I’ve always been curious about the top 0.1 percent.
Their mindsets, backgrounds, upbringing, perceptions, skills, and behavioral traits that got them there.
After living through the Dot-com bubble, 9/11, Enron-WorldCom, the 2008 financial crisis, the meteoric rise of technology (search, e-commerce, social media, sharing economy), and the rise of a new class of billionaires, I intuitively sensed that there was a disconnect between what was going on in the real world, and what we were taught to follow in school.
An interesting read that I came across in 2017 was that the biggest existential threats to humanity include: climate change, food-water shortages, pandemics, nuclear war, tyrannical dictators, artificial intelligence, and an asteroid collision. Intriguing.
Over the years, I’ve talked with many people with different viewpoints and applied their observations, insights, and learnings to my company and professional career with the goal of developing financial, mental, physical, and emotional fitness and resiliency.
Since 2009 I’ve been extremely passionate about the intersection of culture, media, finance, and technology and how it impacts health care and the workforce.
I’m a student of trends — spotting and identifying them, preparing, and putting myself and my clients in a position to capitalize on them.
I’m also a student of risk. I’ve studied what it encompasses and how best to decrease the downside while maintaining the upside.
Here are a few of my observations over the last two decades:
1. We can’t depend upon governments, politicians, social security, pensions, or jobs anymore. The traditional path is no longer en vogue.
2. Our educational system is behind. Countries including China, India, Korea, and Japan are “eating” our talent for lunch. There is an exodus of talent moving from traditional fields into more innovative and meaningful ones. The best and brightest are leaving the United States for better opportunities. The best and brightest are electing not to go the traditional path anymore, starting their own companies and leaving the workforce en masse.
3. Our financial and political infrastructures and systems are outdated and benefit only a tiny segment of the population.
4. Nobody is going to “save” us. We are responsible for our own economic and financial freedoms. No path is “guaranteed.”
The larger question is: How does this apply to health care, and what does this mean for the future workforce?
Our health care system is behind. Since 2000, we’ve seen the erosion of our modern health care system. Costs are skyrocketing. Burnout is at an all-time high. Workplace violence is increasing. Workers are quitting in droves. Other countries have similar or better outcomes for far less cost and are more efficient. At the same time, we have an aging population and staffing shortages. Health care is controlled by centralized players who do not understand the complexities of patient care while continuing to profit personally at everyone else’s expense, offering minimal to no value whatsoever.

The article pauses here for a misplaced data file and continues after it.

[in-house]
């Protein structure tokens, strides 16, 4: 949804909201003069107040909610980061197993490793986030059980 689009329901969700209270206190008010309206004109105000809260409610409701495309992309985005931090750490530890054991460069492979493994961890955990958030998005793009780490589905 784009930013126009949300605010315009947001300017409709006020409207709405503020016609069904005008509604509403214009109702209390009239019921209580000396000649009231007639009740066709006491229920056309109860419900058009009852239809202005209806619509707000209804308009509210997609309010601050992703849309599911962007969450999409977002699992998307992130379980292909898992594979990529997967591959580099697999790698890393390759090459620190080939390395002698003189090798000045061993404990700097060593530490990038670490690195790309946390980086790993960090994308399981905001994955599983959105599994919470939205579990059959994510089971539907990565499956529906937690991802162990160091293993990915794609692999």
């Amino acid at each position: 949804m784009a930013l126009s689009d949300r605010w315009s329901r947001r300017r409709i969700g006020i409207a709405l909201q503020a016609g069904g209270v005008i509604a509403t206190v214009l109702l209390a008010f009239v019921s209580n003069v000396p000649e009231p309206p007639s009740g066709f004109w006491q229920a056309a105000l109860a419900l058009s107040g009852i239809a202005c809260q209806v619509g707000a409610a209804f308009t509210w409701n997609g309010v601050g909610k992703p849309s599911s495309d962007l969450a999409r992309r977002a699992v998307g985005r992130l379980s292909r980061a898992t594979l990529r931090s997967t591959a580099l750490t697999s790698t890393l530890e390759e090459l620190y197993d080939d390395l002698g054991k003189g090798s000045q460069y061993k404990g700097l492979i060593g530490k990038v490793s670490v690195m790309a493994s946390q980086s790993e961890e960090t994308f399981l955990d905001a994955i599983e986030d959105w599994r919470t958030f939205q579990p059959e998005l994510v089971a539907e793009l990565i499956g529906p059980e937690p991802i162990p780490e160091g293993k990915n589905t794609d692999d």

What do Moore’s Law, the software is eating the world, paranoia, and the innovator’s dilemma have in common?
Ever since the invention of the microchip, Gordon Moore predicted that the computing speed is expected to double every two years, and everything will get smaller, faster, and cheaper.
Currently, that doubling time is every 18 months. Computational capabilities are increasing exponentially. Data is the new “oil,” and the semiconductor industry is the “real estate” upon which innovations will be built upon.
In his revolutionary book, The Innovator’s Dilemma, Clay Christensen described the classic effect of disruptive technologies, why market leaders are often set up to fail as technologies and industries change, and what incumbents can do to secure market leadership.
In his book, Only the Paranoid Survive, Andy Grove reveals his strategy for measuring the nightmare moment every leader dreads — when massive change occurs, and a company must adapt overnight in a new way or fall by the wayside.
This moment is known as the strategic inflection point.
When managed right, it can be an opportunity to win in the marketplace and emerge stronger than ever. If managed incorrectly, it can result in colossal failures, such as Blockbuster Video.
U.S. health care is currently past the strategic inflection point.
The six Ds of exponential growth
Peter Diamandis, MD, describes the six Ds that innovation encompasses.
Digital — everything is becoming digitized. Think of CDs, tapes, and VHS as everything being accessible on smartphones and streaming devices.
Dematerialized — everything is becoming dematerialized. The future will be where physical items will be luxuries as opposed to commodities.
Democratization — there is increasing access to information, knowledge, education, and resources. The future will be one with abundant financial resources, energy, food, housing, and education. This is what the internet did for information. The blockchain will unlock this for value — such as money, intellectual property, royalties, rights, and contracts.